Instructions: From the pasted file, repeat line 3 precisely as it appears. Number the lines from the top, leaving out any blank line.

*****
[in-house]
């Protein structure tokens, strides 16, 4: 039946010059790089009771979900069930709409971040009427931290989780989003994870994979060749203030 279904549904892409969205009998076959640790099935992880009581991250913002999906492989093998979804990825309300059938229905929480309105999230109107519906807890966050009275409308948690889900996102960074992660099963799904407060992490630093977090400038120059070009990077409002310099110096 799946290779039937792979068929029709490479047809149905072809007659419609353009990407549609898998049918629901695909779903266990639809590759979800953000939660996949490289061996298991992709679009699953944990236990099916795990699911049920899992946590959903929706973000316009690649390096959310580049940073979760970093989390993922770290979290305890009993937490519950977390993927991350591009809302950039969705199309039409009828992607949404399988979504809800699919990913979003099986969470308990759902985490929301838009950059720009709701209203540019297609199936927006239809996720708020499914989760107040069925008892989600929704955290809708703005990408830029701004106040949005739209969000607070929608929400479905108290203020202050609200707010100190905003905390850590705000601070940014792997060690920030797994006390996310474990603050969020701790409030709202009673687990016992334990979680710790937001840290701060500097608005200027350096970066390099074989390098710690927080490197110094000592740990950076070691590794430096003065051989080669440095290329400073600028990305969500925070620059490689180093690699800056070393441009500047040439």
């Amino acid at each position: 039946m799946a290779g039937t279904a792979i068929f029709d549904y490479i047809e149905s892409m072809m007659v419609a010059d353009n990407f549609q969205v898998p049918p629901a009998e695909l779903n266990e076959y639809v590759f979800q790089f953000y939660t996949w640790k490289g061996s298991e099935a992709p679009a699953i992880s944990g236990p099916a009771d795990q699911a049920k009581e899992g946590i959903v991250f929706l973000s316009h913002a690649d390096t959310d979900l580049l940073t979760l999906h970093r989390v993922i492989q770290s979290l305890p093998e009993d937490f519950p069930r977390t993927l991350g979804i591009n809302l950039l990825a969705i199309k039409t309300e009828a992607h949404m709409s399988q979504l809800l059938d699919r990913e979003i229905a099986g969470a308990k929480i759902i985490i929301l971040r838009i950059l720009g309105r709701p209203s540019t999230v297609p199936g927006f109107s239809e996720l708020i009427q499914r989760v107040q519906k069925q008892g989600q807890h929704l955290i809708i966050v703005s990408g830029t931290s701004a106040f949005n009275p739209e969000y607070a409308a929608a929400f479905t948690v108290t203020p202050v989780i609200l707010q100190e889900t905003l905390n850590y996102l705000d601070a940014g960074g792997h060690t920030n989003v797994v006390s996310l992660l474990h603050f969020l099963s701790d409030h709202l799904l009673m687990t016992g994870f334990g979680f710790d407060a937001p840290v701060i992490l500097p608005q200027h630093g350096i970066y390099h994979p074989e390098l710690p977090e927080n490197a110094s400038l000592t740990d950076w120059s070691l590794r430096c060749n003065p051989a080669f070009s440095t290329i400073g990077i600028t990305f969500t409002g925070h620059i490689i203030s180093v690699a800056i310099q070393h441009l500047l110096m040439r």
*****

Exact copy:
């Amino acid at each position: 039946m799946a290779g039937t279904a792979i068929f029709d549904y490479i047809e149905s892409m072809m007659v419609a010059d353009n990407f549609q969205v898998p049918p629901a009998e695909l779903n266990e076959y639809v590759f979800q790089f953000y939660t996949w640790k490289g061996s298991e099935a992709p679009a699953i992880s944990g236990p099916a009771d795990q699911a049920k009581e899992g946590i959903v991250f929706l973000s316009h913002a690649d390096t959310d979900l580049l940073t979760l999906h970093r989390v993922i492989q770290s979290l305890p093998e009993d937490f519950p069930r977390t993927l991350g979804i591009n809302l950039l990825a969705i199309k039409t309300e009828a992607h949404m709409s399988q979504l809800l059938d699919r990913e979003i229905a099986g969470a308990k929480i759902i985490i929301l971040r838009i950059l720009g309105r709701p209203s540019t999230v297609p199936g927006f109107s239809e996720l708020i009427q499914r989760v107040q519906k069925q008892g989600q807890h929704l955290i809708i966050v703005s990408g830029t931290s701004a106040f949005n009275p739209e969000y607070a409308a929608a929400f479905t948690v108290t203020p202050v989780i609200l707010q100190e889900t905003l905390n850590y996102l705000d601070a940014g960074g792997h060690t920030n989003v797994v006390s996310l992660l474990h603050f969020l099963s701790d409030h709202l799904l009673m687990t016992g994870f334990g979680f710790d407060a937001p840290v701060i992490l500097p608005q200027h630093g350096i970066y390099h994979p074989e390098l710690p977090e927080n490197a110094s400038l000592t740990d950076w120059s070691l590794r430096c060749n003065p051989a080669f070009s440095t290329i400073g990077i600028t990305f969500t409002g925070h620059i490689i203030s180093v690699a800056i310099q070393h441009l500047l110096m040439r």